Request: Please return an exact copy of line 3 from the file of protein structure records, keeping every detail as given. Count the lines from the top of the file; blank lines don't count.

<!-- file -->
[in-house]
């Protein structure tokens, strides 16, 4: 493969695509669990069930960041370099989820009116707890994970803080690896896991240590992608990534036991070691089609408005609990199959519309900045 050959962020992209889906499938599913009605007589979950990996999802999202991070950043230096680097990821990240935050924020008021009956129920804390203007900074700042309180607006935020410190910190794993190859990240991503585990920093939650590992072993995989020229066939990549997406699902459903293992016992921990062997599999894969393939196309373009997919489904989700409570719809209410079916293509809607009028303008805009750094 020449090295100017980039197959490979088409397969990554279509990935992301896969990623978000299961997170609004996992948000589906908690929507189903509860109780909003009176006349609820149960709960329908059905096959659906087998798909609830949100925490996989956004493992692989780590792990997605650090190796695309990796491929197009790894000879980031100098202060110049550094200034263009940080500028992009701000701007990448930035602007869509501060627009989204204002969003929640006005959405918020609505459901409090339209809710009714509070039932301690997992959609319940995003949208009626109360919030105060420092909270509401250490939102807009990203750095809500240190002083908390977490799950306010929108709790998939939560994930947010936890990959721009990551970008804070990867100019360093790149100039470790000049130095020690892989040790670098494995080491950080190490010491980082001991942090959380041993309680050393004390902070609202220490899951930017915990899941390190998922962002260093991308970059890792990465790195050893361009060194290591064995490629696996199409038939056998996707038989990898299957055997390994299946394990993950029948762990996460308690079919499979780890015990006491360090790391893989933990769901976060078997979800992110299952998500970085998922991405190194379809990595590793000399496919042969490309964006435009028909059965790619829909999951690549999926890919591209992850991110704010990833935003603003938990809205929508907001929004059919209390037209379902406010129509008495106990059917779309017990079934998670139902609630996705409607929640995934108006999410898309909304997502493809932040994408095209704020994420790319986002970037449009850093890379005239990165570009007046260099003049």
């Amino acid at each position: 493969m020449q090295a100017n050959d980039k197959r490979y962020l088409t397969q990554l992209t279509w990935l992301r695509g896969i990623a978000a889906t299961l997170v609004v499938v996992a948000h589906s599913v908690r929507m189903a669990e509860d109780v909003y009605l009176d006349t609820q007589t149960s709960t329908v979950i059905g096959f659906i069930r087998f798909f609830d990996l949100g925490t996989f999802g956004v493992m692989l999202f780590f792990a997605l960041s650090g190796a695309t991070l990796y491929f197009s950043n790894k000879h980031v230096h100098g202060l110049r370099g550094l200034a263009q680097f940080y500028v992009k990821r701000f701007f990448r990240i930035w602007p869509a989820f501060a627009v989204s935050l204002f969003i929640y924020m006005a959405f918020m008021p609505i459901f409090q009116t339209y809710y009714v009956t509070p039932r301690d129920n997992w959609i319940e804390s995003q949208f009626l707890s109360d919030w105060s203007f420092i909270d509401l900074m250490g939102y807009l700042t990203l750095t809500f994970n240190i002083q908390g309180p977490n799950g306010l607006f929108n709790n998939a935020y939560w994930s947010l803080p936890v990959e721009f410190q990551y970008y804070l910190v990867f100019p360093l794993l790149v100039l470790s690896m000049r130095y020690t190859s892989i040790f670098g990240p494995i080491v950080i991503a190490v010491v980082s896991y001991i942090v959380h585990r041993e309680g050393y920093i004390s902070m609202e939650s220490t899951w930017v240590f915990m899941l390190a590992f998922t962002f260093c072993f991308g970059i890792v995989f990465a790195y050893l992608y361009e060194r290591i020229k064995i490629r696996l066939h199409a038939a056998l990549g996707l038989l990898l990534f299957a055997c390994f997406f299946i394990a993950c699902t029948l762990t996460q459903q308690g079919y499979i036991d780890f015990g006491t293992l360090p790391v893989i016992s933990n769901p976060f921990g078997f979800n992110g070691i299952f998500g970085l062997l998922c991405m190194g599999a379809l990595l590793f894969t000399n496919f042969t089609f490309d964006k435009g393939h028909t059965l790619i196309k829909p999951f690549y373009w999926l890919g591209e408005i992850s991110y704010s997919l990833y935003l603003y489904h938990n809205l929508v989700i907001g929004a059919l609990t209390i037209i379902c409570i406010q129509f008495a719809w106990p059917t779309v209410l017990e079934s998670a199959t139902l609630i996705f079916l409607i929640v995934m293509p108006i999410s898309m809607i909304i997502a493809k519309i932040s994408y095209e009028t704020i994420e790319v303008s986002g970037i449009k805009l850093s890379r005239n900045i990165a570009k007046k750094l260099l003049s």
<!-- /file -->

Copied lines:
């Amino acid at each position: 493969m020449q090295a100017n050959d980039k197959r490979y962020l088409t397969q990554l992209t279509w990935l992301r695509g896969i990623a978000a889906t299961l997170v609004v499938v996992a948000h589906s599913v908690r929507m189903a669990e509860d109780v909003y009605l009176d006349t609820q007589t149960s709960t329908v979950i059905g096959f659906i069930r087998f798909f609830d990996l949100g925490t996989f999802g956004v493992m692989l999202f780590f792990a997605l960041s650090g190796a695309t991070l990796y491929f197009s950043n790894k000879h980031v230096h100098g202060l110049r370099g550094l200034a263009q680097f940080y500028v992009k990821r701000f701007f990448r990240i930035w602007p869509a989820f501060a627009v989204s935050l204002f969003i929640y924020m006005a959405f918020m008021p609505i459901f409090q009116t339209y809710y009714v009956t509070p039932r301690d129920n997992w959609i319940e804390s995003q949208f009626l707890s109360d919030w105060s203007f420092i909270d509401l900074m250490g939102y807009l700042t990203l750095t809500f994970n240190i002083q908390g309180p977490n799950g306010l607006f929108n709790n998939a935020y939560w994930s947010l803080p936890v990959e721009f410190q990551y970008y804070l910190v990867f100019p360093l794993l790149v100039l470790s690896m000049r130095y020690t190859s892989i040790f670098g990240p494995i080491v950080i991503a190490v010491v980082s896991y001991i942090v959380h585990r041993e309680g050393y920093i004390s902070m609202e939650s220490t899951w930017v240590f915990m899941l390190a590992f998922t962002f260093c072993f991308g970059i890792v995989f990465a790195y050893l992608y361009e060194r290591i020229k064995i490629r696996l066939h199409a038939a056998l990549g996707l038989l990898l990534f299957a055997c390994f997406f299946i394990a993950c699902t029948l762990t996460q459903q308690g079919y499979i036991d780890f015990g006491t293992l360090p790391v893989i016992s933990n769901p976060f921990g078997f979800n992110g070691i299952f998500g970085l062997l998922c991405m190194g599999a379809l990595l590793f894969t000399n496919f042969t089609f490309d964006k435009g393939h028909t059965l790619i196309k829909p999951f690549y373009w999926l890919g591209e408005i992850s991110y704010s997919l990833y935003l603003y489904h938990n809205l929508v989700i907001g929004a059919l609990t209390i037209i379902c409570i406010q129509f008495a719809w106990p059917t779309v209410l017990e079934s998670a199959t139902l609630i996705f079916l409607i929640v995934m293509p108006i999410s898309m809607i909304i997502a493809k519309i932040s994408y095209e009028t704020i994420e790319v303008s986002g970037i449009k805009l850093s890379r005239n900045i990165a570009k007046k750094l260099l003049s």